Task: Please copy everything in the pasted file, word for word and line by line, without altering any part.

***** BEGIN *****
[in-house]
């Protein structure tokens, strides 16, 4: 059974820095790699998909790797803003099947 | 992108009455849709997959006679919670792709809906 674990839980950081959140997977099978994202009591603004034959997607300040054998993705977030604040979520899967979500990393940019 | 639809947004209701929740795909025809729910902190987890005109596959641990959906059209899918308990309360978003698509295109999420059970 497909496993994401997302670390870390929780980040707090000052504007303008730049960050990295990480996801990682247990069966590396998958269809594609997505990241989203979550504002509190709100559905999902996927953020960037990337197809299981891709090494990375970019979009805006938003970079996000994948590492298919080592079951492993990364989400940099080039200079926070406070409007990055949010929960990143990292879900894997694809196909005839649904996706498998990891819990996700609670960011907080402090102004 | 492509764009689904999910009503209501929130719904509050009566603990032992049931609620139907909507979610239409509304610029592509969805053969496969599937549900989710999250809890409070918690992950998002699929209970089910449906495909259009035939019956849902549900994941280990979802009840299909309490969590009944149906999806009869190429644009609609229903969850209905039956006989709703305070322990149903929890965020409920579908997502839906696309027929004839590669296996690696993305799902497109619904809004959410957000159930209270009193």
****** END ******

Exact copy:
[in-house]
């Protein structure tokens, strides 16, 4: 059974820095790699998909790797803003099947 | 992108009455849709997959006679919670792709809906 674990839980950081959140997977099978994202009591603004034959997607300040054998993705977030604040979520899967979500990393940019 | 639809947004209701929740795909025809729910902190987890005109596959641990959906059209899918308990309360978003698509295109999420059970 497909496993994401997302670390870390929780980040707090000052504007303008730049960050990295990480996801990682247990069966590396998958269809594609997505990241989203979550504002509190709100559905999902996927953020960037990337197809299981891709090494990375970019979009805006938003970079996000994948590492298919080592079951492993990364989400940099080039200079926070406070409007990055949010929960990143990292879900894997694809196909005839649904996706498998990891819990996700609670960011907080402090102004 | 492509764009689904999910009503209501929130719904509050009566603990032992049931609620139907909507979610239409509304610029592509969805053969496969599937549900989710999250809890409070918690992950998002699929209970089910449906495909259009035939019956849902549900994941280990979802009840299909309490969590009944149906999806009869190429644009609609229903969850209905039956006989709703305070322990149903929890965020409920579908997502839906696309027929004839590669296996690696993305799902497109619904809004959410957000159930209270009193």